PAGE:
Sarah Thomas Will Officiate Superbowl LV in Tampa, Becoming 1st Woman in History to Do So

Down Judge Sarah Thomas smiles for the camera before a game between the Pittsburgh Steelers and the Tennessee Titans at Nissan Stadium on October 25, 2020 in Nashville, Tenn.
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Sarah Thomas has got game. On Feb. 7, Thomas will officiate Superbowl LV in Tampa, Florida, becoming the first woman to ever do so, the NFL announced Tuesday, CBS reported.

Thomas, 47, will be part of a seven-person crew of referees and will serve as a down judge on referee Carl Cheffers' crew, ESPN reported. 

Troy Vincent, Sr., NFL executive vice president of football operations, called the group of referees "the best of the best" in a statement, CBS reported. 

“Sarah Thomas has made history again as the first female Super Bowl official,” Vincent said. “Her elite performance and commitment to excellence has earned her the right to officiate the Super Bowl. Congratulations to Sarah on this well-deserved honor."

Thomas has been someone to watch in the sports industry. Thomas joined the NFL in 2015 as its first female on-field official, ESPN reported. She was the first ever female referee at an NFL playoff game two years ago. She was also the first full-time female referee in the NFL and first woman to work in a major college football game, CBS reported.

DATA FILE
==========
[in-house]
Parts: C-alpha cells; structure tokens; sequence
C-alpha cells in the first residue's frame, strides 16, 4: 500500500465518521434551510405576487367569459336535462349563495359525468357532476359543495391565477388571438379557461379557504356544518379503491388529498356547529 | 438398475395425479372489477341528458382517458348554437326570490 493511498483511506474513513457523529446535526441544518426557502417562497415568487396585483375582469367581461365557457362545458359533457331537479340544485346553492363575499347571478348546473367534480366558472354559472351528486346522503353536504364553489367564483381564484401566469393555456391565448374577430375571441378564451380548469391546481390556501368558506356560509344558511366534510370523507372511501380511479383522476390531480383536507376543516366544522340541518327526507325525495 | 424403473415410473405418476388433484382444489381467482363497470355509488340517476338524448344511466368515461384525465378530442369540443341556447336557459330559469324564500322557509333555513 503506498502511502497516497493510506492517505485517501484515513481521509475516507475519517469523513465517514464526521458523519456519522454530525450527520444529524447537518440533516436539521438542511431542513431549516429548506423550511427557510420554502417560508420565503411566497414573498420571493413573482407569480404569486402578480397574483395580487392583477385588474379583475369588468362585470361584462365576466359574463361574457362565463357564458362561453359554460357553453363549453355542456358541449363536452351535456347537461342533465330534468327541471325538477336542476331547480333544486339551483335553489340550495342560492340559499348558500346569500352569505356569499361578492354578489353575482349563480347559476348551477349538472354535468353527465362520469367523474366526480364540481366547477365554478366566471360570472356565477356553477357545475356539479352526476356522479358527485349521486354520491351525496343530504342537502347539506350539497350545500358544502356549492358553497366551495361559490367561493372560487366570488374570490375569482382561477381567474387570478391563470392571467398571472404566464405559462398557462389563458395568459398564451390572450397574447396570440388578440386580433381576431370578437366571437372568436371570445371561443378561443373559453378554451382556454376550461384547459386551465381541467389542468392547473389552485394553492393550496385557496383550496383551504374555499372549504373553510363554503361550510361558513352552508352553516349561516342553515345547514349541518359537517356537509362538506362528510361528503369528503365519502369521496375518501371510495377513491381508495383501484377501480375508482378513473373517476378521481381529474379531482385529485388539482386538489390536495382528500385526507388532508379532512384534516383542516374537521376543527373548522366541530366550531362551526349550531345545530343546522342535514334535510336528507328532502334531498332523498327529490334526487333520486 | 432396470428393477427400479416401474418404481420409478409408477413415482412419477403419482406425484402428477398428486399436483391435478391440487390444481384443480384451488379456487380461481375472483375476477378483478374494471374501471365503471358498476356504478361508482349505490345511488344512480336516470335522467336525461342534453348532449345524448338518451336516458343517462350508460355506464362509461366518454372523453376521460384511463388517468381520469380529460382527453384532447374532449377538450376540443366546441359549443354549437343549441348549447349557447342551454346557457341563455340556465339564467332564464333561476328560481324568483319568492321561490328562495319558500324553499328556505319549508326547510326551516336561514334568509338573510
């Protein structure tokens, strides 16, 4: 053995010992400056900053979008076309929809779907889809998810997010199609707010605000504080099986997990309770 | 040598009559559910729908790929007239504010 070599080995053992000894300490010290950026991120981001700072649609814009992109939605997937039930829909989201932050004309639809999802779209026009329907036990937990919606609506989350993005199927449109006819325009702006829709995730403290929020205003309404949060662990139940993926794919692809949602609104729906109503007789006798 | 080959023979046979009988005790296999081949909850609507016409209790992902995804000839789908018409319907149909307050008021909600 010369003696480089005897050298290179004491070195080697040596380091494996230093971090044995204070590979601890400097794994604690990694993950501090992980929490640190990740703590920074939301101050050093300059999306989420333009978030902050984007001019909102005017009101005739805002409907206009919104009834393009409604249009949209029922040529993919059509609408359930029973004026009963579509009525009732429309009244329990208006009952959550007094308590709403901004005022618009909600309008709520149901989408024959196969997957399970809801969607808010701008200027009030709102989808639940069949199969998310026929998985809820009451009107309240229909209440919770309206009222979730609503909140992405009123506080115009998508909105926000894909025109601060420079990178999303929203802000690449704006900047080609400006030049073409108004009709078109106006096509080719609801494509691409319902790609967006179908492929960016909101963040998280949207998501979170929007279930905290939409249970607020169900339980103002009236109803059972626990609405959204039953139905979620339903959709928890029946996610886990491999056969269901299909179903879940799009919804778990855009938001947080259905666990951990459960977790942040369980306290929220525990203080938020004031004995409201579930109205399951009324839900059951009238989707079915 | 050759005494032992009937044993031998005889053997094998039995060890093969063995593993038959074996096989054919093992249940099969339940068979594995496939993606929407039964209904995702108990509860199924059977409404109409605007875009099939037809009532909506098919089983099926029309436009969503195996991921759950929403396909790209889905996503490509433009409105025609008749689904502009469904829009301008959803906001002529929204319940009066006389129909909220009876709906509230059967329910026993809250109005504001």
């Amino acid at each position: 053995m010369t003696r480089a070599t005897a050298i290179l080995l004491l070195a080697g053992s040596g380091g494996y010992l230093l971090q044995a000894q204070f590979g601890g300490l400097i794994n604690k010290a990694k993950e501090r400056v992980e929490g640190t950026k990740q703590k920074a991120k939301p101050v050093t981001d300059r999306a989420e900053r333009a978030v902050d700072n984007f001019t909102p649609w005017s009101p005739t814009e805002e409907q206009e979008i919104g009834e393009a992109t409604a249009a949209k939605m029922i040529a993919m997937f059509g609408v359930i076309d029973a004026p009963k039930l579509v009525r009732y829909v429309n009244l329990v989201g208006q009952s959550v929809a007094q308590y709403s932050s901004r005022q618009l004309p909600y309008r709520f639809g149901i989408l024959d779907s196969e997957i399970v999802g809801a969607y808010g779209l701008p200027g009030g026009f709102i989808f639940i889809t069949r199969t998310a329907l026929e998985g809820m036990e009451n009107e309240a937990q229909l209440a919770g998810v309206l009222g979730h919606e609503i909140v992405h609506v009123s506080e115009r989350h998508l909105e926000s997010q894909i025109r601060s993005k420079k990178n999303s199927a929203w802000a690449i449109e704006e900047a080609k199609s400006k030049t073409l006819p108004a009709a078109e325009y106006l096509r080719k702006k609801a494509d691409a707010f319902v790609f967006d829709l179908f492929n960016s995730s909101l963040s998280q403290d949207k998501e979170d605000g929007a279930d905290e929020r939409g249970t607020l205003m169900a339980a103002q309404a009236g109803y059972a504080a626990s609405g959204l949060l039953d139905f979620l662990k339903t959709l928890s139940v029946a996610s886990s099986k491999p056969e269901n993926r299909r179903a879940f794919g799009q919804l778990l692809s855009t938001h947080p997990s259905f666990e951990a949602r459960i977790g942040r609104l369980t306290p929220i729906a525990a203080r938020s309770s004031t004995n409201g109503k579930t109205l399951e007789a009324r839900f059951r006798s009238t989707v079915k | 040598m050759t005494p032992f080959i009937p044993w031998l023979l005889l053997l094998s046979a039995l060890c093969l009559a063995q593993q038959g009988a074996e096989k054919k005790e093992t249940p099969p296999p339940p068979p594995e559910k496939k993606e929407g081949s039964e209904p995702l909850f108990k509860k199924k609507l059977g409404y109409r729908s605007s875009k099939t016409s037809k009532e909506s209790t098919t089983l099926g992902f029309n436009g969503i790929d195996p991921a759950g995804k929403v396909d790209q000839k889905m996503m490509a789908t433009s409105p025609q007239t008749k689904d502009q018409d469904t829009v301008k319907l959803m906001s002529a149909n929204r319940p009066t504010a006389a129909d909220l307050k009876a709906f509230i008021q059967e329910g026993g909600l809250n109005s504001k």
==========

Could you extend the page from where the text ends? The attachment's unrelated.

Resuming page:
The league assembles its Super Bowl officiating crew based on eligibility. One must have a minimum of five years of experience as well as in-season performance to be considered for a spot. Thomas has worked a total of four postseason games in six seasons with the league, ESPN reported. 

"I've always said that if you do something because you love it and not try to prove somebody wrong or get recognition for it, the recognition probably just is going to happen," Thomas told CBS News in 2019.

Joining her will be veteran referees Fred Bryan, Rusty Baynes, James Coleman, Dino Paganelli, Carl Cheffers and Mike Wimmer. Cheffers, who served as crew chief for Super Bowl LI, will be working his second Super Bowl in five seasons. 

The group has 88 years of NFL officiating experience and 77 combined playoff game assignments, including past Super Bowls, according to CBS. 



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